The Little Rock Zoo

.The Little Rock Zoo needs to step up and care for the animals better! Please read the several artciles here with deaths, sickness and a bald chimp!

Tuesday, September 8, 2009

Baby Chimpanzees VS Human Babies

Baby chimpanzees have as large a range of joyous facial expressions as baby humans and may even be better at controlling their behaviour than the youngest human infants, according to research.

A comprehensive mapping system of the facial movements of baby chimps suggests that they may have a similar level of emotional subtlety to human babies.

The “Baby Chimp Facial Action Coding System”, recently developed by scientists at the University of Portsmouth, applies established methods of classifying human expressions to baby apes for the first time.

The system allows precise description of chimp expressions, distinguishing them from similar human expressions that may convey very different emotions, said Professor Kim Bard, director of the Centre for the Study of Emotion at Portsmouth.

What looks like a smile in a baby chimp may in fact denote distress or fear, she said, while an open mouth could be a sign of happiness.

“It allows us to distinguish how the face moves from the emotion,” she told the British Science Festival. “Now we can talk about how the face looks and the emotion at the same time.”

Initial results show that baby chimps have 16 varieties of smile,
compared with 13 in humans, a finding that points to an unexplored richness in baby chimp emotions.

“Some of the differences in facial expression are very subtle,” Professor Bard said. “We have identified almost five different varieties of the fear grin. Do they really mean the same thing?” She hopes that by classifying how facial expressions correspond to different emotions, the system may give far greater insight into the emotional lives of the chimps and how they communicate with their parents and carers.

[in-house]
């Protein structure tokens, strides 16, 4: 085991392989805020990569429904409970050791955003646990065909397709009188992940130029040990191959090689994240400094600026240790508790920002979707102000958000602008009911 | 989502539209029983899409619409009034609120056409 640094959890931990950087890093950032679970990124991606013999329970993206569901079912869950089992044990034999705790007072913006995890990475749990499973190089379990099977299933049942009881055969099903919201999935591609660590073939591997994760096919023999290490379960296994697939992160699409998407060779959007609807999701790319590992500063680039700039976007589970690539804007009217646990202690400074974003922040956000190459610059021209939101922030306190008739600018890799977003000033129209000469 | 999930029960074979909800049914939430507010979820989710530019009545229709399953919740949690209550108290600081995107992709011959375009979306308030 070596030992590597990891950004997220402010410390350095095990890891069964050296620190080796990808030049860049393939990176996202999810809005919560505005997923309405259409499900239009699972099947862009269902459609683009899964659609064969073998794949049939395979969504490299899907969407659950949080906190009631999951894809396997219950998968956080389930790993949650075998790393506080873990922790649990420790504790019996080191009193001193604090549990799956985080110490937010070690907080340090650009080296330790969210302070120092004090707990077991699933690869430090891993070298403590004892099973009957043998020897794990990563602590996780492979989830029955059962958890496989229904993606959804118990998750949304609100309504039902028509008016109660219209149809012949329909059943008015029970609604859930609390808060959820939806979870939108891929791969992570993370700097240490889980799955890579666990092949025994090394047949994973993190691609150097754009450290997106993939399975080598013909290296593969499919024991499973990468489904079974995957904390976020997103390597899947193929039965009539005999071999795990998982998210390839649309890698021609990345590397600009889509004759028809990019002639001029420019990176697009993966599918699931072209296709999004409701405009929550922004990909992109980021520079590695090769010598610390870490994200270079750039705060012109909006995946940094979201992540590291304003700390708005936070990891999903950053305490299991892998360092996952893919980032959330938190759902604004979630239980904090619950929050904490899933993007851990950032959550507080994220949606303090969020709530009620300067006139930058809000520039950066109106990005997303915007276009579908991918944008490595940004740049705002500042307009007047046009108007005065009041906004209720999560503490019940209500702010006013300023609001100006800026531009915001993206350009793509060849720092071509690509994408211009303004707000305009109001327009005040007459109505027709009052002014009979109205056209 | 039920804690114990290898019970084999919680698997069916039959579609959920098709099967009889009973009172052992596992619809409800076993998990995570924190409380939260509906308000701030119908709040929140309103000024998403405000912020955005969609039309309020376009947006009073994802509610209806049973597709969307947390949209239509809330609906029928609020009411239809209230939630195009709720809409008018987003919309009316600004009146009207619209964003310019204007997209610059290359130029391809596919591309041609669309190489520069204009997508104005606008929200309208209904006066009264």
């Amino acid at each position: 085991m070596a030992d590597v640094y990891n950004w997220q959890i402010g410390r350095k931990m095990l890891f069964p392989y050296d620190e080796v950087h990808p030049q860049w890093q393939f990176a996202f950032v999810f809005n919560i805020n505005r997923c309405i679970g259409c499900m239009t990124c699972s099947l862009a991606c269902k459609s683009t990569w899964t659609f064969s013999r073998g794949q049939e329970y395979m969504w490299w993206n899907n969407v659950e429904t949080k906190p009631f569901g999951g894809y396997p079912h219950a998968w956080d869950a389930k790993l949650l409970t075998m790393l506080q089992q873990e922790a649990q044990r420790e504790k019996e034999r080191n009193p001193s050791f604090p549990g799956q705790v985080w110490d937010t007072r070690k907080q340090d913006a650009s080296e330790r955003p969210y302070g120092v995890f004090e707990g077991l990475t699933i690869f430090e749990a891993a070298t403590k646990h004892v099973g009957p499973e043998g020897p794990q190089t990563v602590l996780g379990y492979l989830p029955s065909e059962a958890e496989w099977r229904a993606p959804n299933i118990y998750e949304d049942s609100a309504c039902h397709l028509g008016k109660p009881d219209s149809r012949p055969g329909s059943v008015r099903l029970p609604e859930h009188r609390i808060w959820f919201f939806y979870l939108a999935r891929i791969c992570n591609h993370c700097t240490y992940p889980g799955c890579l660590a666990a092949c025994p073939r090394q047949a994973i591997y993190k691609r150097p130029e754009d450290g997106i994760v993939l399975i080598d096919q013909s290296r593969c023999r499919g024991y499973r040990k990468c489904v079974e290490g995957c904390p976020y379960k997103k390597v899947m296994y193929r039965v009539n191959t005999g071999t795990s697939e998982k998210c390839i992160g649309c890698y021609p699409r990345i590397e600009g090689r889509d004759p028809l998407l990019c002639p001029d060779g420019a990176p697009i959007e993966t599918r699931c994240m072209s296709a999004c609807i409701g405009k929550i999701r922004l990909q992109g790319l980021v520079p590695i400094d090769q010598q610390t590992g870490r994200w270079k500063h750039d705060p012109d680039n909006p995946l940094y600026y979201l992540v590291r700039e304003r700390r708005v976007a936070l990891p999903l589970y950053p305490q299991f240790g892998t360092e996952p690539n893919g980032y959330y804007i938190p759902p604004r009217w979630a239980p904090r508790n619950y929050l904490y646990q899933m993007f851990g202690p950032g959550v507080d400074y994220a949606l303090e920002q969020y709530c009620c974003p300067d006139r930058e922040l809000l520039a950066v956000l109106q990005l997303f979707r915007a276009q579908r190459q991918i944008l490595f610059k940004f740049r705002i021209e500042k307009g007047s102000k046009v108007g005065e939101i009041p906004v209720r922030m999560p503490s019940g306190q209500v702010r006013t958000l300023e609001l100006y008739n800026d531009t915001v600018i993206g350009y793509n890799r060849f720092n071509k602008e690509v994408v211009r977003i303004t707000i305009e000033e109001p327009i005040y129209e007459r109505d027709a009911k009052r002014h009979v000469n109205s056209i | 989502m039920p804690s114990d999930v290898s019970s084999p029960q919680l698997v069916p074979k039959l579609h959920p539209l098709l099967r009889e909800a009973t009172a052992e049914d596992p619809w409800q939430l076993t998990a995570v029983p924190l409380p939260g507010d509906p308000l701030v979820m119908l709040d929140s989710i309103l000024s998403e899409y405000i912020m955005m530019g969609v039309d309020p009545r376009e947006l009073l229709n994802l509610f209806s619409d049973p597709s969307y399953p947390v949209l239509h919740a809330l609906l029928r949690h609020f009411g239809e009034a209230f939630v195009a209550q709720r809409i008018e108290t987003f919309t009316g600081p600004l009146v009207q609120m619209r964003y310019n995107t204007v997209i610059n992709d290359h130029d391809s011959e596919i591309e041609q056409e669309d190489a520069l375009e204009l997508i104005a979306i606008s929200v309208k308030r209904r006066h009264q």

“We may have a way to measure emotional intelligence because we can see the subtleties in expressions,” she said.

There is also evidence that baby chimps have greater control over their emotional behaviours than the youngest human babies. “It’s really clear that if you pick up a baby chimp when it’s fussing, it calms down. Anybody who has a fussy child knows that it is within the range of normal for you to pick it up and it will still be fussing,” Professor Bard said.

“Chimps don’t have colic — they don’t have uncontrollable crying,” she said. “They seem to have better control over behavioural states when they’re young.”

After the age of about 3 months, however, the chimps are likely to carry on crying when picked up by humans.

Professor Bard hopes the research will shed light on the millions of years of evolution shared by humans and chimpanzees.

“I’m really interested in the evolutionary basis for expressed emotion, focusing on what apes and humans have in common,” she said.

Earlier this year her colleague Marina Davila Ross published research suggesting that laughter was older than humanity. Her team analysed the sounds made when chimps, gorillas and orang-utans were tickled, and concluded that laughter evolved at least ten million years ago.


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